CHARLOTTE BINGHAM -           Novelist and Playwright
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CORONET AMONG THE GRASS
SUMMER RAIN
THE CORONATION OF QUEEN ELIZABETH II
PINK PIGGY ON THE BLACK ECONOMY
WHOSE IDEA WAS IT?

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CORONET AMONG THE GRASS


This is the foreword to the new e-book edition of CORONET AMONG THE GRASS just republished as an e-book on Amazon and Kindle.
It was a sequel to CORONET AMONG THE WEEDS and tells how I first met TERENCE and subsequently married him.
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CORONET AMONG THE GRASS
REPUBLISHED

FOREWORD
BY
TERENCE BRADY



       I remember so very well when this delightfully funny book was written. Being Clever Drawers, I should do, but I’ll resist making any Clever-Drawer-ish sort of remarks here.

SUMMER RAIN

                           SUMMER RAIN                                          
 
    
     As a child the sound of summer rain outside the window early in the morning was never dispiriting.

THE CORONATION OF QUEEN ELIZABETH II

 
 
 
                  THE CORONATION OF QUEEN ELIZABETH II                
 
June the 4Coronation Day! This date was surrounded by coloured crayoned stars in school girl diaries all over England, and for months and months before the date actually arrived.  Everyone talked about this day of days to come.  My cousin and I talked about it.

PINK PIGGY ON THE BLACK ECONOMY

 
    A while ago, on a sunny Sunday morning, I was attacked by a famous actress.  We were giving her a lift to a friend's lunch party when as we went in, all having been very pleasant beforehand, she turned on me and accused me of being part of theBlack Economy.
 
    It transpired something in a newspaper she had read had given her this impression.  It seemed.I had made the great mistake of admitting paying cash to persons, known or unknown.

WHOSE IDEA WAS IT?


       I remember I was playing hopscotch, by myself, having been left friendless by no more sinister occurrence than the odd numbers in my class - eleven, as it happens. 'We're all running away,' the voice said.  I looked up, it was my cousin.  Only too glad to be included in whatever game it was that was on, I ran after her.  I remember I was wearing my school apron, well, we all were, which somehow enforced the idea that running after them was a game, a piece of make believe.

THE ONION SELLER

         Life with grandparents when you are small has a particular glow.  It is not that they spoil you, it is that they expect you to fall in with them, and that is oddly exciting.  If they rise at dawn, you rise at dawn, if they serve grand teas with pretty patterned plates and expect you to hand round, that is what you do. Everything they do for you seems to be a treat, just because they are not your parents,just as everything you are to them is special, precisely because you are not their child.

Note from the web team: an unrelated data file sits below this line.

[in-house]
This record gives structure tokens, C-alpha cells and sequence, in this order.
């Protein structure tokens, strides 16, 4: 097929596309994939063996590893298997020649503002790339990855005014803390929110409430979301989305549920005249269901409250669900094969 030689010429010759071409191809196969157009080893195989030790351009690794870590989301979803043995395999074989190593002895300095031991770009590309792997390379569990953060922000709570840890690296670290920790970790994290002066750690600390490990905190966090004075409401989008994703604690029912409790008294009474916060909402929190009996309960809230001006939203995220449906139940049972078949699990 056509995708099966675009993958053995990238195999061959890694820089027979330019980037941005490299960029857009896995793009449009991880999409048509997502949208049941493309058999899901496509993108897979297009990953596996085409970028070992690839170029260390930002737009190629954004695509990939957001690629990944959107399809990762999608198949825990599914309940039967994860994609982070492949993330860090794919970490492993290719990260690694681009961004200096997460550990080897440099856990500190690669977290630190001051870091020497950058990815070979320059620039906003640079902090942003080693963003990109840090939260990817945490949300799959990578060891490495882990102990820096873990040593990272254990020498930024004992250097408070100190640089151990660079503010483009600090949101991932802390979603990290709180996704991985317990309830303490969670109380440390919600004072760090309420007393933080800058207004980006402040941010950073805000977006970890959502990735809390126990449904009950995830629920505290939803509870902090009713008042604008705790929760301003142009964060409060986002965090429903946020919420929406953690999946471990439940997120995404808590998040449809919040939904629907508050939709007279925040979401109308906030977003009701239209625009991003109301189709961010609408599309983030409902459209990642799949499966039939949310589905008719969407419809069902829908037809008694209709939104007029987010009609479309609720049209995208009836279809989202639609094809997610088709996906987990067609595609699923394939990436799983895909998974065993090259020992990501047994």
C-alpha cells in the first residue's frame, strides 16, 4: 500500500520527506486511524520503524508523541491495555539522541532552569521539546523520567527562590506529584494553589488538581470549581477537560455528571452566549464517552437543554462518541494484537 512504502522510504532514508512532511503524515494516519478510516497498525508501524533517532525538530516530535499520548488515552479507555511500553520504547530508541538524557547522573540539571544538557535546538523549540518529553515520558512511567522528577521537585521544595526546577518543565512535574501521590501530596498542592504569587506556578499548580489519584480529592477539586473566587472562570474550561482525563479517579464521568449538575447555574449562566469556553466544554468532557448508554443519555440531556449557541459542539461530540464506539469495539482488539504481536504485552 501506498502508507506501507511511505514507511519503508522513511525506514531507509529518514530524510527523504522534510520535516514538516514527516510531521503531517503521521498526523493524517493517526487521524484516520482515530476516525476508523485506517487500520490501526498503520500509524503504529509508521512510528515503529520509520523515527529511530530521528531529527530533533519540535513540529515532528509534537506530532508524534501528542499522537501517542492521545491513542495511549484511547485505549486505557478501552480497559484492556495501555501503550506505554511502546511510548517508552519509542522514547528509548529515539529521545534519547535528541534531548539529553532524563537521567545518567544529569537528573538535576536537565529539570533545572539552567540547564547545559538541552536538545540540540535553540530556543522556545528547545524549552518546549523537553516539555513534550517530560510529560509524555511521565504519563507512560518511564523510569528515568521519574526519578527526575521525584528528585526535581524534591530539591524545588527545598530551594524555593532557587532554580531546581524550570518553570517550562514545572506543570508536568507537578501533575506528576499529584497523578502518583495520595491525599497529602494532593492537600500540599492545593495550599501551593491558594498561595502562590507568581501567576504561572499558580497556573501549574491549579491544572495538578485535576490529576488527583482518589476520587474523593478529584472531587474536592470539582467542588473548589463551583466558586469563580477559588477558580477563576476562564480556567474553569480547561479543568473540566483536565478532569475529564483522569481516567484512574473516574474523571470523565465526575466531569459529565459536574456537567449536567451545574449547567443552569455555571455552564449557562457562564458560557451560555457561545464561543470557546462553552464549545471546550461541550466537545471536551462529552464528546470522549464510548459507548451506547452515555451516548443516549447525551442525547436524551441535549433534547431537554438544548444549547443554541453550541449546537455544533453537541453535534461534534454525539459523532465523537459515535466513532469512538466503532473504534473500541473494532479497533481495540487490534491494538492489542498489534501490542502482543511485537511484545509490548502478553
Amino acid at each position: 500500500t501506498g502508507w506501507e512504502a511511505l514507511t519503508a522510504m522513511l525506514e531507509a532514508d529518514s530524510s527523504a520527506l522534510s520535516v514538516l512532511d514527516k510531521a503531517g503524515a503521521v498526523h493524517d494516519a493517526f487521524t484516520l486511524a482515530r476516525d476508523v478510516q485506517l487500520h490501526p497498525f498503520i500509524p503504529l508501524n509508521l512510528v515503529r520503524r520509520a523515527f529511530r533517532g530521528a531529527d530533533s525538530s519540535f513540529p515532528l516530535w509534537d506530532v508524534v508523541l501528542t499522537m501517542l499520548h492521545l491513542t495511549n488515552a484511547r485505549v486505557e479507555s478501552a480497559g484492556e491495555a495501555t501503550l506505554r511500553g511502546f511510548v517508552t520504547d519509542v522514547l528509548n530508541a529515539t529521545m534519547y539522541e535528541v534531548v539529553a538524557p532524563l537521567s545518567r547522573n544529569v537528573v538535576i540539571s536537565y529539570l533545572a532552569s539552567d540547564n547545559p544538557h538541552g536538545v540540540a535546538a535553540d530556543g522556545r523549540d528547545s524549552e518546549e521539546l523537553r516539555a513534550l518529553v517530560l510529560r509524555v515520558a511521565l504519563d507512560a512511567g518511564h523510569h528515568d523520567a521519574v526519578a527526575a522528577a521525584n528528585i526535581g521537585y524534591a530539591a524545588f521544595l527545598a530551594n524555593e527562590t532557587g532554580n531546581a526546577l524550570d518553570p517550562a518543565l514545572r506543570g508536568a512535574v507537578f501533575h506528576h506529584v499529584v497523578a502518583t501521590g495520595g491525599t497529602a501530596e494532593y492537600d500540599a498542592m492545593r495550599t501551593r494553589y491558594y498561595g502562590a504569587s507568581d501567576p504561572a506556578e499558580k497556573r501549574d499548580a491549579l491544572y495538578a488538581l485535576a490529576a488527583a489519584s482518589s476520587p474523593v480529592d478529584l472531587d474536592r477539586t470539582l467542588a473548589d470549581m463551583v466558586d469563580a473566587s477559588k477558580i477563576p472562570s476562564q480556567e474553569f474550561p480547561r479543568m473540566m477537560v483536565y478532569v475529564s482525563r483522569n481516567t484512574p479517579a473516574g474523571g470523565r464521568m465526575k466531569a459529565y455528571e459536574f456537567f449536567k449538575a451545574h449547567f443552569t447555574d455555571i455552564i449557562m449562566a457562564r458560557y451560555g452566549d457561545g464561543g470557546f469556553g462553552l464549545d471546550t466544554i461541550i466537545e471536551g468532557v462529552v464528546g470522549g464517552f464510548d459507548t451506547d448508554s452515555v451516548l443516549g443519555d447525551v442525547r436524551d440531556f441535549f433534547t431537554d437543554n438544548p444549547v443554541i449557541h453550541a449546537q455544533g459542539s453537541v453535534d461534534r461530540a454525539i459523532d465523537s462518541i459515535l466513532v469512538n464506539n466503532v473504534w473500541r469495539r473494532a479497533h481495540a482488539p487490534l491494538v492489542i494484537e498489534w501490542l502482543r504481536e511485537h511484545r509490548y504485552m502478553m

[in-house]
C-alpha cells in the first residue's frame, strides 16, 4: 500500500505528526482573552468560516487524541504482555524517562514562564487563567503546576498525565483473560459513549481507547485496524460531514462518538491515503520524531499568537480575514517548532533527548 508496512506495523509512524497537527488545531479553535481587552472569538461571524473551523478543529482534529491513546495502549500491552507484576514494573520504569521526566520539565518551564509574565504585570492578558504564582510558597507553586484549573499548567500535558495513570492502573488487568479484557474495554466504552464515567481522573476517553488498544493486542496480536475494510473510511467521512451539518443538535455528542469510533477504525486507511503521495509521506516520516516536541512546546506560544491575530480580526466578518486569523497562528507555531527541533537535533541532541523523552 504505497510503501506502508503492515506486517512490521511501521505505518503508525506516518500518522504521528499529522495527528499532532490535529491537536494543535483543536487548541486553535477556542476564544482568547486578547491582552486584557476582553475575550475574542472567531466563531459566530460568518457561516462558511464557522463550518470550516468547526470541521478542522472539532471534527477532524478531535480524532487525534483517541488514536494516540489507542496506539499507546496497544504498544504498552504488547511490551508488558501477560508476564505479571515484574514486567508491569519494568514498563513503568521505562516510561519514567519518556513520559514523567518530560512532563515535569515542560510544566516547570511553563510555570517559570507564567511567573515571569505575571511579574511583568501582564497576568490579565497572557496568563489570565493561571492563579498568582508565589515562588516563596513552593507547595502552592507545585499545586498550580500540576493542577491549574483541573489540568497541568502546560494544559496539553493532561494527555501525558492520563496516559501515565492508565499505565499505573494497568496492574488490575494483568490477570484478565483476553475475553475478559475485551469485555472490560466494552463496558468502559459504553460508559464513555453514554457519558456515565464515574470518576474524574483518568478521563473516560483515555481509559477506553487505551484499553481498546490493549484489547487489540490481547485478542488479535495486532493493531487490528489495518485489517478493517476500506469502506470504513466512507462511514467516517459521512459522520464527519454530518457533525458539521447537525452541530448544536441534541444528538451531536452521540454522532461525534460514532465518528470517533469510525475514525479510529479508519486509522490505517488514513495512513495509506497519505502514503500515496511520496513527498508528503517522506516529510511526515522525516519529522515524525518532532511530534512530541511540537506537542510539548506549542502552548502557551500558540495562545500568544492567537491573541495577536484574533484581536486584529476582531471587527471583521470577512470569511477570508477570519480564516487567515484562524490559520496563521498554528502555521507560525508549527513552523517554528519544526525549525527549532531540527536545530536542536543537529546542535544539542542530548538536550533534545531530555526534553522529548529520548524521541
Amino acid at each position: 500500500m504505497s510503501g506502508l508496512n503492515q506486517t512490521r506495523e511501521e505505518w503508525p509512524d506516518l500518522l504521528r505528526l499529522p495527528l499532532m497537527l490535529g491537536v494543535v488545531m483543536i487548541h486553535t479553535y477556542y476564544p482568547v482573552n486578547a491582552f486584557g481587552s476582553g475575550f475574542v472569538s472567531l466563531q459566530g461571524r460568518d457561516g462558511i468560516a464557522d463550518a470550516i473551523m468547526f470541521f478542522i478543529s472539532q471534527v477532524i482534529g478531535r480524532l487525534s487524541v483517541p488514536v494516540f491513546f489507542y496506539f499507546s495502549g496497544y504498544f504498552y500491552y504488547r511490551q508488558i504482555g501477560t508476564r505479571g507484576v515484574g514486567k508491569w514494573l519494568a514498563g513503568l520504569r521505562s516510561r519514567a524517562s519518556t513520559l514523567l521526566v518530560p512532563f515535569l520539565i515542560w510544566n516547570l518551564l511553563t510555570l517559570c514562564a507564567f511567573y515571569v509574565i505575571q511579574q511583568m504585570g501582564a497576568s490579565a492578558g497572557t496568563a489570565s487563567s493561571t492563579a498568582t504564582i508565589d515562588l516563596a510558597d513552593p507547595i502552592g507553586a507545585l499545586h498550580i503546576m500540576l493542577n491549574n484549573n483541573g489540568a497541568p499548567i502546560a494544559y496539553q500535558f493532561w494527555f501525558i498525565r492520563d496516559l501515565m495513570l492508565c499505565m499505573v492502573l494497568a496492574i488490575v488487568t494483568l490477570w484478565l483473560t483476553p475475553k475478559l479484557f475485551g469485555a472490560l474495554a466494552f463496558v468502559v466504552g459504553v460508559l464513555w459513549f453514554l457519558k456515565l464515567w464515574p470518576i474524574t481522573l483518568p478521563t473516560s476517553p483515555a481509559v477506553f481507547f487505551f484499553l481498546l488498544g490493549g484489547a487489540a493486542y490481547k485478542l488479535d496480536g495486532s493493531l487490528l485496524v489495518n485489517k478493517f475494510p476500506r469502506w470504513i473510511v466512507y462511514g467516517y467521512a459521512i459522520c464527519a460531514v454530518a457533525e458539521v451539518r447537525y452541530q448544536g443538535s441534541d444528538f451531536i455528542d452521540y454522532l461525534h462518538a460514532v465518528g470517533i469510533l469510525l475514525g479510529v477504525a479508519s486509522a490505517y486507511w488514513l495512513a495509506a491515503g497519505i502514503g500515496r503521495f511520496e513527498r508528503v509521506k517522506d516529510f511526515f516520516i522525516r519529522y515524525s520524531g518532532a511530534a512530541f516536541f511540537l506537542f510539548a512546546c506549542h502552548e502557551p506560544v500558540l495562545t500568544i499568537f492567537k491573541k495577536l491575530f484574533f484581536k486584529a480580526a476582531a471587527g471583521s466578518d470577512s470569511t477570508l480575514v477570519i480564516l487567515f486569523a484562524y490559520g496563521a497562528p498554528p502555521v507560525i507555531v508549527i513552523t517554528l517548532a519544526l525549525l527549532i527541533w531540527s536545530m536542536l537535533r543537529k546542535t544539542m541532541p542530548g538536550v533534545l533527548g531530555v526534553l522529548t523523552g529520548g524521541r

LITTLE GRANDMOTHER

       My mother's housekeeper had great respect for the woman we all knew variously as Ma, or Little Ma, and finally Little Grandmother. 
        'She's one of the old sort,' she used to say proudly.  'Calls a spade a spade and won't stand any nonsense.' 
        This was to say the least.  My little grandmother was an Edwardian from the top of her head to the bottom of her stoutly clad feet.

THE RAIN IT RAINETH EVERY DAY!

 
        Living and working in the English countryside brings new insight into life..  So many people claim to live in the country, when really, what they do is own a house in the country, which is truly a different thing.  The difference is noticed when anyone passes by, even in the rain..  Pass by the grandest houses that are visited but not lived in by their owners, and the downstairs shutters are closed, and there are only small 'staff' cars parked.

NO COMMENT!

           If friendship is a marriage then we have been married many times, but we have alas, also been divorced. In Biblical times a chap could go out of his tent and say 'I divorce, I divorce you' three times, and then go back into his tent and chuck the old lady out, if the mood so took him, or dinner had been dicey, or he didn't like the kaftan she was sporting.  Apparently this mood did take the ancients many times and there were many divorces, not to mention rending, of garments.

IF EVER YOU SHOULD LEAVE ME

         It has been said that If you live in Paris at a young enough age, it never leaves you.  Following my sixteenth birthday, I spent a year in Paris on the Left Bank, and it is only now I realise just how much has stayed. Not just the fact that I say'eh voila!' at the slightest occurrence, or'quel domage'when a friend is down on their luck; or the fact that when in philosophical mood I trot out 'well, you know how it is, everyone has the faults of their qualities' always said with a slight shrug of the shoulders, and inevitably met with a blank look.
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